Microgreen Garden

                                Indoor Grower's Guide to Gourmet Greens

Food-Borne Illness (food poisoning) from Microgreens?

Do not confuse microgreens with sprouts.

Commercially-grown sprouts have had a checkered past because, grown in extreme moisture, in darkness, and in poorly ventilated air, sprouts were a breeding ground for food-borne illness. And the source of those pathogens was the seeds grown outdoors on incompletely composted manures from animals raised on industrial factory farms. Commercial growers of sprouts now all test their seeds for pathogens, and so have eliminated food-borne illness from their products.

Incompletely composted manures are the source of food-borne illness even in salad vegetables grown outdoors. But Microgreens are quite different, and have never been implicated as a source of food-borne illness. Both commercially-grown and homegrown microgreens are grown in sunlight or indoor lighting, not darkness. Light, especially sunlight, is a natural sanitizer. And microgreens are grown on sterilized potting soils. Such potting soils are sterilized to eliminate viable weed seeds, live insects or their eggs, and any live pathogens. Furthermore, as a strict vegan, I never use potting soils that contain any slaughterhouse byproducts such as blood, bone, or urine, or any animal manures. No pathogens, living or dead, on my potting soils!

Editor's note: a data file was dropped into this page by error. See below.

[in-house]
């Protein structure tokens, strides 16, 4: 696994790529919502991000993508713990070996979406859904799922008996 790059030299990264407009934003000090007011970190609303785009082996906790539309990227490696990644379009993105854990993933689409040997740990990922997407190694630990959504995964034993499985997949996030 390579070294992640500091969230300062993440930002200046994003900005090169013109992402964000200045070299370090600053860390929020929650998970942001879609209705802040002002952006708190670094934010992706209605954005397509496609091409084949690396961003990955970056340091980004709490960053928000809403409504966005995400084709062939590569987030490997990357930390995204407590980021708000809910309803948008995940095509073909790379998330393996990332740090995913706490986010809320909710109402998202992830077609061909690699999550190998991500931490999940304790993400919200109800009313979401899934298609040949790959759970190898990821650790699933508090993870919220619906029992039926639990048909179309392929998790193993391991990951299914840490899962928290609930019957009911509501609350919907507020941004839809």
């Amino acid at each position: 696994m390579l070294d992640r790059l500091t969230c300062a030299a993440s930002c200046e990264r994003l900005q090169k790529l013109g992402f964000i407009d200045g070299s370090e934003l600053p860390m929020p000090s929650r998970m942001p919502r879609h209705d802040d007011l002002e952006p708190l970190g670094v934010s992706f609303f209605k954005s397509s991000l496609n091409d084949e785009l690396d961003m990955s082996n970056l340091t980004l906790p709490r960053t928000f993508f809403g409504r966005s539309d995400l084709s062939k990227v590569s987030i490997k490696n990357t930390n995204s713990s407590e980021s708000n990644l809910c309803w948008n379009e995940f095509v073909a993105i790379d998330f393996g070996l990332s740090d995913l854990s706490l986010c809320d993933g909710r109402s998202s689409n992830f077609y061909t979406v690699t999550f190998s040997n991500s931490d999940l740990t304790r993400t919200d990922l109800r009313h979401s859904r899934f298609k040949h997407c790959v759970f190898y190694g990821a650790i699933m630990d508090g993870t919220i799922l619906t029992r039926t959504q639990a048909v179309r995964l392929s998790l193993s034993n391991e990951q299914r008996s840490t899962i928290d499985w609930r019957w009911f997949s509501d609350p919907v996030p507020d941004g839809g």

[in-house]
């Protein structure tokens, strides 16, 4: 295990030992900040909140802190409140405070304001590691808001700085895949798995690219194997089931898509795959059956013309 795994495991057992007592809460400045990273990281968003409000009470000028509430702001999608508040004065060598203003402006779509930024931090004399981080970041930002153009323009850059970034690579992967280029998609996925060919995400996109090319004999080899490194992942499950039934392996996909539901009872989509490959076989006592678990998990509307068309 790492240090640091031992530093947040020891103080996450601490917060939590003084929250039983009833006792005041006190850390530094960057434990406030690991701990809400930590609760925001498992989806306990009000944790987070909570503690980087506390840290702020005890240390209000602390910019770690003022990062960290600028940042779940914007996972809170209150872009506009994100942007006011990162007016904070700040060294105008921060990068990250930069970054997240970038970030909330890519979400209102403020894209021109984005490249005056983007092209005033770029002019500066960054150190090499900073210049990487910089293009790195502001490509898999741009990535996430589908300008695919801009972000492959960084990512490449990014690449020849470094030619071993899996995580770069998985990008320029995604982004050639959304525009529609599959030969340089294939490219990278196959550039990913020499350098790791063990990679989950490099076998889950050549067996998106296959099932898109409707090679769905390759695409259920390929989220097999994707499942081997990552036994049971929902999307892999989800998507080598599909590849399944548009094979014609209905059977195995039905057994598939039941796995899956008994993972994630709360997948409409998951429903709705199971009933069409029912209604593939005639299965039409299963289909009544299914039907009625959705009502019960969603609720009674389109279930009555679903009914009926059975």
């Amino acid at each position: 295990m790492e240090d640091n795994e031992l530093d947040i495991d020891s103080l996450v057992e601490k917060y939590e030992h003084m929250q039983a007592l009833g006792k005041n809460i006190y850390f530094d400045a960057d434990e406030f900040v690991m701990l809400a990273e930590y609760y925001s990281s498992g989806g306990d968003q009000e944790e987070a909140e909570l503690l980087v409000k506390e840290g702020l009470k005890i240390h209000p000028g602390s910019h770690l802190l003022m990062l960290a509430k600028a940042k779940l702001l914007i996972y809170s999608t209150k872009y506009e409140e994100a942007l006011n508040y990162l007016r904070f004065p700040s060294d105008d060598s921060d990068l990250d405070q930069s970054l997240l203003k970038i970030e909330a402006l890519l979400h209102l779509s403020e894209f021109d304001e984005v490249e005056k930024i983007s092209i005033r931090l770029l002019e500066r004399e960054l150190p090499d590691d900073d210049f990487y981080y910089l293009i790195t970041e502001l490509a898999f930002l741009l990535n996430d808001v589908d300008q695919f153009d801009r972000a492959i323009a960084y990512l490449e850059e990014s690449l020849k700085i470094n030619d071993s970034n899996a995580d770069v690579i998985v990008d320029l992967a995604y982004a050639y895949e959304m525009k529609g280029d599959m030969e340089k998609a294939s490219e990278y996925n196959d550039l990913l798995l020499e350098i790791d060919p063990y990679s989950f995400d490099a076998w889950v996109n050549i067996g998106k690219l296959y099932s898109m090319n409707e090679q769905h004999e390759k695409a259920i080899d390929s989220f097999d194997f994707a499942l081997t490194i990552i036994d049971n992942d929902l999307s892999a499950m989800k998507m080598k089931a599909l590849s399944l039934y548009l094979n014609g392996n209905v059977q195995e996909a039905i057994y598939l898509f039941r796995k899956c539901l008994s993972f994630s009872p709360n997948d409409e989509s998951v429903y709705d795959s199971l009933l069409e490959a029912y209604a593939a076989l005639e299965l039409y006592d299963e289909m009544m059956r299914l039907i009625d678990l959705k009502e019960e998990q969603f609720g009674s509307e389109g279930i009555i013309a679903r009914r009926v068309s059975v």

Microgreens can have issues with mold because they are so thickly sown that moisture gets trapped amid their stems and under the canopies of their leaves, but only when they are watered from above. Grow all your microgreens by bottom-watering. When you place the flowerpot of a houseplant into a dish of water, you are bottom-watering. Bottom-watering prevents the trapping of moisture and therefore the growth of mold amid microgreens.